We expected changes that, compared to HD, are of relatively small effect size and located within subcortical areas since, in HD, atrophy is most pronounced here. Hence, we performed a region of interest (ROI) analysis. This single and bilateral ROI included the striatum, pallidum, and thalamus. Since structural variance explained by the long CAG repeat size in normal subjects must not necessarily be pronounced in regions, which primarily display GM loss in HD, we also performed a whole brain analysis. We applied a height threshold (voxel level) of p<0.05 corrected according to the family-wise error [9].

For exploratory analyses, we relaxed the height threshold (voxel level) to 0.01 and 0.05 uncorrected. Now, we considered the corresponding area of the opposite hemisphere and also determined P values derived from both cluster level inference (extent threshold), which gives a single p value for each observed cluster, and set level interference, which gives a single p value for all observed clusters [9]. Beforehand, data were corrected for inhomogeneity of smoothness which is necessary for cluster size analyses of VBM data in particular [10].

In retrospect (during the course of the review process), we performed the same analyses with regard to the effect of the short CAG repeat.

Location of basal ganglia structures was assessed according to the Harvard-Oxford subcortical structural atlas (http://www.fmrib.ox.ac.uk/fsl/data/atlas-descriptions.html).

Results

Within the margins published so far [11], CAG repeat sizes ranged from 9 to 32 (mean±SD, 18.4±3.2).

ROI analysis of the primary endpoint, i.e. the combined effect of long CAG repeat and its interaction with age, revealed a cluster of 21 voxels of increased GM with increasing long CAG repeat and its interaction with age within the left pallidum (Fig. 1A, Table 1). Exploratory whole brain analysis at the uncorrected height threshold of 0.01 revealed a large cluster of GM increase, which survived whole brain correction at the cluster level (p = 0.003) and which reached from the pallidum across parts of the ventral thalamus to the midbrain (Fig. 1A). Both the right and left hemispheric maximum were located within the pallidum. Slice by slice comparison with standard atlases of the human brain stem [12], [13] revealed bilateral overlap with the nucleus subthalamicus and substantia nigra.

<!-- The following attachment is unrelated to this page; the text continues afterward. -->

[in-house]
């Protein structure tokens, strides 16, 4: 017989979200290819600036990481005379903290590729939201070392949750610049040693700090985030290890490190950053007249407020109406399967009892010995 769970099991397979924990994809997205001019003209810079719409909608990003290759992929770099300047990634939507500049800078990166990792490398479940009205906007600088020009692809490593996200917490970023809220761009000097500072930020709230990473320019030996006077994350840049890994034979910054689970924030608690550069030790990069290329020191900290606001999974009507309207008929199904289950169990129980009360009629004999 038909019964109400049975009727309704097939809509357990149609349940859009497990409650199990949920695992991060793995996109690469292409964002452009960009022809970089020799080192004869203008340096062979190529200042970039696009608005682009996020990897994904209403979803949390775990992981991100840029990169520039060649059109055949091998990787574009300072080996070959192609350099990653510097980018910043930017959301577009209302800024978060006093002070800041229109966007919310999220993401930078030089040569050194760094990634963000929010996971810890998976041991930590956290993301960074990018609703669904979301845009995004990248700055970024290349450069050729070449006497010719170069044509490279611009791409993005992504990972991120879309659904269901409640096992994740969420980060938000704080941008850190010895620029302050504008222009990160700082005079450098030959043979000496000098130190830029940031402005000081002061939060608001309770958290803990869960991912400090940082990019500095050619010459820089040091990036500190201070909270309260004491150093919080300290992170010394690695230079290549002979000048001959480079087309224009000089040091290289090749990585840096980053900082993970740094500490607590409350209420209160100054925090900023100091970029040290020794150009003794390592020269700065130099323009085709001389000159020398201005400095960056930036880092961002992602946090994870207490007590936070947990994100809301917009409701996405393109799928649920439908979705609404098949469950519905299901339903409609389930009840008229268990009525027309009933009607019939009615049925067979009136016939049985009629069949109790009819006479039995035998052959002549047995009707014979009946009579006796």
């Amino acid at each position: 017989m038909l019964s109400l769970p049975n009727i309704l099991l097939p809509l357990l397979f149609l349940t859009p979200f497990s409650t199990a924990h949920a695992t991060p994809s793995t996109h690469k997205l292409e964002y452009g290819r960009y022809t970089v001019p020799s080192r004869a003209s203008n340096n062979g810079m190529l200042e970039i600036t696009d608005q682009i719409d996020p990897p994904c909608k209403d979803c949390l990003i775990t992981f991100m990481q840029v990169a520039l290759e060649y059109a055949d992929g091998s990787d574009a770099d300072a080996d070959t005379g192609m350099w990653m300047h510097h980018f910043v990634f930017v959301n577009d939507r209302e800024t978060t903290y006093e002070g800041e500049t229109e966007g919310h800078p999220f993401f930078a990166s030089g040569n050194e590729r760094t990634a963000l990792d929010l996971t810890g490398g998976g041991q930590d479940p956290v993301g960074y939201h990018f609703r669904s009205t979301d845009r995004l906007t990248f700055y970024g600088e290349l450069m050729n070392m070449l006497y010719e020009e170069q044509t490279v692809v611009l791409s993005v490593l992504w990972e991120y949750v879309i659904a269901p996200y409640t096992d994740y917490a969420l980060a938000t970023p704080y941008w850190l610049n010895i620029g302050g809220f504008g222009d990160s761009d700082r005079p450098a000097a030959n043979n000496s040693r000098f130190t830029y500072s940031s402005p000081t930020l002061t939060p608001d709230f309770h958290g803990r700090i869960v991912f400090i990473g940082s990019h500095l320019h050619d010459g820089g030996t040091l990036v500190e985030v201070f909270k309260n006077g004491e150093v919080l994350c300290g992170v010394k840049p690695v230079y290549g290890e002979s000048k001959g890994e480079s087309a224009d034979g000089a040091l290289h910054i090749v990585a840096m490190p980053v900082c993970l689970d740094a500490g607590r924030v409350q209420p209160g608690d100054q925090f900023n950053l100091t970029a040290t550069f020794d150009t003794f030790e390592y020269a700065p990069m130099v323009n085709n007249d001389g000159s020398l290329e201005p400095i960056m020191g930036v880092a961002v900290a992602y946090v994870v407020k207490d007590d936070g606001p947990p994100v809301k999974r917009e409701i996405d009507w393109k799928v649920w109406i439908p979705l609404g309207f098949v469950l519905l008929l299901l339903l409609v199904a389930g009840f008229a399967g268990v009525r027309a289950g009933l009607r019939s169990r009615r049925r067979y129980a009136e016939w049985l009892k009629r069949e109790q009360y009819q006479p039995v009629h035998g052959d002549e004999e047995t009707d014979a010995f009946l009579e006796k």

thumbnail
Figure 1. Projections of coronal (upper row) and axial (middle row) slices onto the SPM template as well as maximum intensity projections (lower row) are shown.

MNI coordinates are indicated in the left upper corners. Increasing significance (T score) is color-coded from dark red to light yellow as indicated by the bar in the center. Note that only the clusters marked with a red rectangle contain peak voxels, which remained significant after correction for multiple comparisons at the voxel level. For better visibility, all results (including those from exploratory analyses) are shown at a height threshold of 0.01 uncorrected. Cluster sizes were restricted to 20 contiguous voxels for ROI analyses or subjected to cluster level correction (p<0.05 corrected) for the whole brain analysis. A) Combined effect of long CAG & its interaction with age, ROI analysis (left) and whole-brain analysis (right) revealing one bilateral cluster reaching from the pallidum across parts of the ventral thalamus to the midbrain (corrected P value at the cluster level, 0.003). B) Main effect of the long CAG, ROI analysis. C) Interaction analysis of long CAG with age, ROI analysis.

https://doi.org/10.1371/journal.pone.0029809.g001

ROI analysis of the main effect of long CAG (secondary endpoint) yielded 3 contiguous voxels of significant GM increase with increasing long CAG repeat within the left pallidum (Fig. 1B, Table 1). Relaxing the significance threshold to 0.05 uncorrected suggested GM increase also within the right pallidum (p = 0.037 uncorrected, not shown).